NOx Adsorber Applications

W. Addy Majewski

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Abstract: NOx adsorber applications have been mostly limited to chassis-certified light-duty vehicles. NOx adsorber systems had been also developed for heavy-duty engines, but very few systems have ever been commercialized. NOx adsorbers, in active or passive configuration, can be also used as auxiliary devices to control cold start emissions in systems with urea-SCR aftertreatment.


NOx adsorber catalysts (NAC) have been a commercial NOx reduction technology on light-duty vehicles since around 2000. They were first introduced on lean burn gasoline direct injected engines (such as those utilizing stratified injection strategies), to control NOx during lean operation, outside of the A/F window of the three-way catalyst (TWC). Diesel applications—technically more challenging due to the need for mixture enrichment during NAC regeneration—followed a few years later; NOx adsorbers were introduced on some Tier 2 diesel car models in the United States, as well as on several Euro 5/6 vehicle models in Europe.

At some time, there was a significant effort to develop NOx adsorber catalyst systems for heavy-duty applications. This development was driven to a large extent by the US EPA 2007/2010 emission standards for heavy-duty onroad engines—at the time the regulation was adopted, the EPA did not consider urea-SCR a viable NOx control technology, due to concerns with the lack of urea infrastructure and the possibility of tampering with SCR systems (for instance, operation without urea solution). Instead, the agency believed that the US 2007 emission standards would be met using NOx adsorbers as the principal NOx reduction technique on heavy-duty diesel trucks and buses.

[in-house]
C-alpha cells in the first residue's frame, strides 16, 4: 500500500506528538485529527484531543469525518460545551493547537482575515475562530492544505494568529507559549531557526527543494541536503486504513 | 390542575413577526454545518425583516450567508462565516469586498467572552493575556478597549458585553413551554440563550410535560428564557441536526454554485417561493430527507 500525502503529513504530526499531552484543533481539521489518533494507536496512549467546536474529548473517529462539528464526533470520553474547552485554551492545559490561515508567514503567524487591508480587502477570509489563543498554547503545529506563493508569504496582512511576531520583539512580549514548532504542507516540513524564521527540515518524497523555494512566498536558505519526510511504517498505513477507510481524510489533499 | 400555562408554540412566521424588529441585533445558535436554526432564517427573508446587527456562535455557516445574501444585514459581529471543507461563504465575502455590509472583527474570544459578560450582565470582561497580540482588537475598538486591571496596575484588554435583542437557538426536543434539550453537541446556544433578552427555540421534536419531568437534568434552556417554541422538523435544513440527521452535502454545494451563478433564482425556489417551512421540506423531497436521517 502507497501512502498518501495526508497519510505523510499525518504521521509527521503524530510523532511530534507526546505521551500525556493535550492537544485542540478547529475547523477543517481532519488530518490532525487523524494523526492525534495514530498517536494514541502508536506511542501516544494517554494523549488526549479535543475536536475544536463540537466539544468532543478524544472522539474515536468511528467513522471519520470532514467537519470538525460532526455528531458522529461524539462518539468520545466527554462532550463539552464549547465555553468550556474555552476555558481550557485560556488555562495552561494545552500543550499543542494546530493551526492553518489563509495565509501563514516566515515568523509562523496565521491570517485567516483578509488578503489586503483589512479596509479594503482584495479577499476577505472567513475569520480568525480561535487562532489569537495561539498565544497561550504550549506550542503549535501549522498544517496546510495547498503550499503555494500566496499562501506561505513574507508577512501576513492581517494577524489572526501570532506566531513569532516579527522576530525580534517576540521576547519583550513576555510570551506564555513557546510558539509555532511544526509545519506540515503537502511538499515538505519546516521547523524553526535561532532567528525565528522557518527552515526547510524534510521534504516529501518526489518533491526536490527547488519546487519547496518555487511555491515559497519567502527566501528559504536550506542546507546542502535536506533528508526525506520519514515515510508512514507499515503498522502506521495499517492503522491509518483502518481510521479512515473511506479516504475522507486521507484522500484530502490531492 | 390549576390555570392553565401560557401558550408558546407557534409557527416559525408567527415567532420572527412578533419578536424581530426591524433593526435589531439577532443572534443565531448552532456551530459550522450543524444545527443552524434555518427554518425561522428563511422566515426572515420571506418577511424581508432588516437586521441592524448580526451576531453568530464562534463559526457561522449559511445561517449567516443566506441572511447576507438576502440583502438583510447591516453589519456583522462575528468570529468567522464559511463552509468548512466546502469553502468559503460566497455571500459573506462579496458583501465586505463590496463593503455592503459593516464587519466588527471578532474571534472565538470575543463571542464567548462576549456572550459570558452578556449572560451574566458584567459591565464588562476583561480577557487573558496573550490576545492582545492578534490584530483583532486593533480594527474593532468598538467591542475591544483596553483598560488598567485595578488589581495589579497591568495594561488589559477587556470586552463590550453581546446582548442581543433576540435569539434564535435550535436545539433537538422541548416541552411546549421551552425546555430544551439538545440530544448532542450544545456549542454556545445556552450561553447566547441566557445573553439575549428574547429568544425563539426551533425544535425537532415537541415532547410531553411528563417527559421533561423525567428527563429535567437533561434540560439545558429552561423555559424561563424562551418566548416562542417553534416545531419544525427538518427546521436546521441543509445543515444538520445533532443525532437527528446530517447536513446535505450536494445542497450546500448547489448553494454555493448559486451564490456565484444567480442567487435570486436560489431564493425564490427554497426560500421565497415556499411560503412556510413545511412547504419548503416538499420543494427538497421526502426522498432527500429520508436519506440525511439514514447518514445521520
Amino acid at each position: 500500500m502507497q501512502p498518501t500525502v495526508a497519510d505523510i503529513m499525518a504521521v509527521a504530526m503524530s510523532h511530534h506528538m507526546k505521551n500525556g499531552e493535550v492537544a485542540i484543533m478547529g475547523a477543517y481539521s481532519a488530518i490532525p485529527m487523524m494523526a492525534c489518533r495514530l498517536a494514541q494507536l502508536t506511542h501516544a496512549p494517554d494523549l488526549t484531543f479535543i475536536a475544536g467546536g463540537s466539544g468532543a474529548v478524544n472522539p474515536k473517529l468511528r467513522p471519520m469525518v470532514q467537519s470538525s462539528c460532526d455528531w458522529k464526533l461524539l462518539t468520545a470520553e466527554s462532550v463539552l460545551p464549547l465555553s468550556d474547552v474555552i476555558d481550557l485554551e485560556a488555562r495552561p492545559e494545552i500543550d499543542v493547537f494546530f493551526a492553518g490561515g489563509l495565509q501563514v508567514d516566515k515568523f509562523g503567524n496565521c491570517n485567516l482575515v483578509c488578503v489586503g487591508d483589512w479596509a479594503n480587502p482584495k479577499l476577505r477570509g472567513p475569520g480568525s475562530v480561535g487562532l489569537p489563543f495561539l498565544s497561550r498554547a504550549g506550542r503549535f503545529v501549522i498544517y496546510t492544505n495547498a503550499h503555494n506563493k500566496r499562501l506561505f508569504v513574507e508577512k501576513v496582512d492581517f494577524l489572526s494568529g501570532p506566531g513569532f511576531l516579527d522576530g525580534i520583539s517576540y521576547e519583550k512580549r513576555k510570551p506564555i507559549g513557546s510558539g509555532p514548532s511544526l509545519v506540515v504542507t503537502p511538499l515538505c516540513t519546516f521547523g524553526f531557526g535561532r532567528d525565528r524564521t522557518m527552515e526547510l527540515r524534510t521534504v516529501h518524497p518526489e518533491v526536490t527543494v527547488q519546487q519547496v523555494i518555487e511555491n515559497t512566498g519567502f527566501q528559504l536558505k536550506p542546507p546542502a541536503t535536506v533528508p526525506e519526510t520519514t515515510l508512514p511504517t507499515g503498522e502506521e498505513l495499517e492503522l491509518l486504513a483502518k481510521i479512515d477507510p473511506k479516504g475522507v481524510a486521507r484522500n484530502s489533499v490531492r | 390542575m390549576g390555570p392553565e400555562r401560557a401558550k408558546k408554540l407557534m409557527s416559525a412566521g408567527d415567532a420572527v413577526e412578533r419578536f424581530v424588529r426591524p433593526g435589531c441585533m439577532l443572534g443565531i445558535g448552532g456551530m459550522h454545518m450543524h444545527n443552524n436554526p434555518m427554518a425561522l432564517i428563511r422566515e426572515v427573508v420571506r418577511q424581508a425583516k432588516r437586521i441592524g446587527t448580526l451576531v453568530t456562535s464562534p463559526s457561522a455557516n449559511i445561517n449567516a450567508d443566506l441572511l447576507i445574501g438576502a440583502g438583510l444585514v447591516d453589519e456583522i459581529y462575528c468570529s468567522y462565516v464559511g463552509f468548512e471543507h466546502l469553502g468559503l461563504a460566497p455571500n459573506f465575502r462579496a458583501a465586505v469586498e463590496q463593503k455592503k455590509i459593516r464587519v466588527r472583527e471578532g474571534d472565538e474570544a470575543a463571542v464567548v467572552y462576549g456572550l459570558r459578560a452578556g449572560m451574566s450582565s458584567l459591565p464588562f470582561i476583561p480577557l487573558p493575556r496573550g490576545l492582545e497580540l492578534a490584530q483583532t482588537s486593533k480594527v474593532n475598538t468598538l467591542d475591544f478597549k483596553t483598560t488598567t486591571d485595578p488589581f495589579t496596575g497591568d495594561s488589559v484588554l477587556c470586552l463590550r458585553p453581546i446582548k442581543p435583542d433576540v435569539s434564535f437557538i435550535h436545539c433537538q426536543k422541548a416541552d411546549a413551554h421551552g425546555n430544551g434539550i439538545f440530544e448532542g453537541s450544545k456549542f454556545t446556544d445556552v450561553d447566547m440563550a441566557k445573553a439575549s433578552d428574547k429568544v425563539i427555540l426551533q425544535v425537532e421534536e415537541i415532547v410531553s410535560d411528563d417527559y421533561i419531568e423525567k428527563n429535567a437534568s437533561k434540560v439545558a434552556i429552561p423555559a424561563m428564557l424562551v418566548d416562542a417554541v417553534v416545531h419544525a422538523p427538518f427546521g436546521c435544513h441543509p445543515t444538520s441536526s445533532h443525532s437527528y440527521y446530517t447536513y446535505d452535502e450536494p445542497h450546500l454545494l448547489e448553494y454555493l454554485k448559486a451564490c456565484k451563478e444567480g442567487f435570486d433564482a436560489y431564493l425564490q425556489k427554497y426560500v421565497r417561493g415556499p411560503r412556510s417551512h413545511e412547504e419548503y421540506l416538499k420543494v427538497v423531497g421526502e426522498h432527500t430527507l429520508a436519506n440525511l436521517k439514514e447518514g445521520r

In spite of the R&D effort, robust NOx adsorber systems for heavy-duty engines have not been developed (prompting the use of urea-SCR technology in US 2010 and later truck and bus engines). The main challenge has been the NOx adsorber operating temperature window. In Ba-based adsorbers (and Ba remains the most suitable adsorbent), the stored NOx becomes released at higher temperatures, even at lean conditions, resulting in a loss of NOx conversion. In aged NOx adsorbers, NOx conversion tends to decline rapidly at temperatures above approximately 380°C. As apparent from Figure 1 [3116], exhaust temperatures above 380°C (shown in blue in the chart) are commonly experienced during high load operation of the diesel engine. In the heavy-duty application, with high temperature test cycles, as well as NTE testing at random operating points outside of the test cycle, the NOx reduction catalyst has to remain active up to at least 450-500°C.

[SVG image]
Figure 1. Exhaust gas temperature in a heavy-duty diesel engine as a function of engine speed and load

2007 Cummins ISL 8.9 L diesel engine, DPF-outlet temperature

The application of NOx adsorbers as a “stand-alone” NOx reduction technology has been mostly limited to light-duty applications that are emission certified over low- to medium-load test cycles, including the NEDC and FTP-75. The technology seems especially suitable for chassis certified light-duty vehicles with a relatively high engine power/vehicle weight ratio, which ensures relatively low exhaust temperatures during certification where the NOx conversion is highest [3238]. In practice, the application of NOx adsorbers is usually limited to smaller size engines, below about 2 liters. In larger engines, which would use a high volume NAC with high noble metal loading, SCR catalysts usually provide a more cost effective solution.

Emission regulations have been increasingly focused on real driving emissions, outside of the certification test cycle. If compliance must be demonstrated at higher engine loads—such as through RDE or NTE type of tests—the use of stand-alone NOx adsorbers can be expected to decline, both on diesel and gasoline engines. NOx adsorbers are also less attractive when stringent CO2 and/or fuel consumption standards must be met in addition to emission standards, due to the fuel economy penalty induced by NAC regeneration. Therefore, the main application of NOx adsorbers in future diesel engines appears to be that of an auxiliary device—passive or part-time active—to control cold start and/or low temperature emissions in systems with urea-SCR catalysts.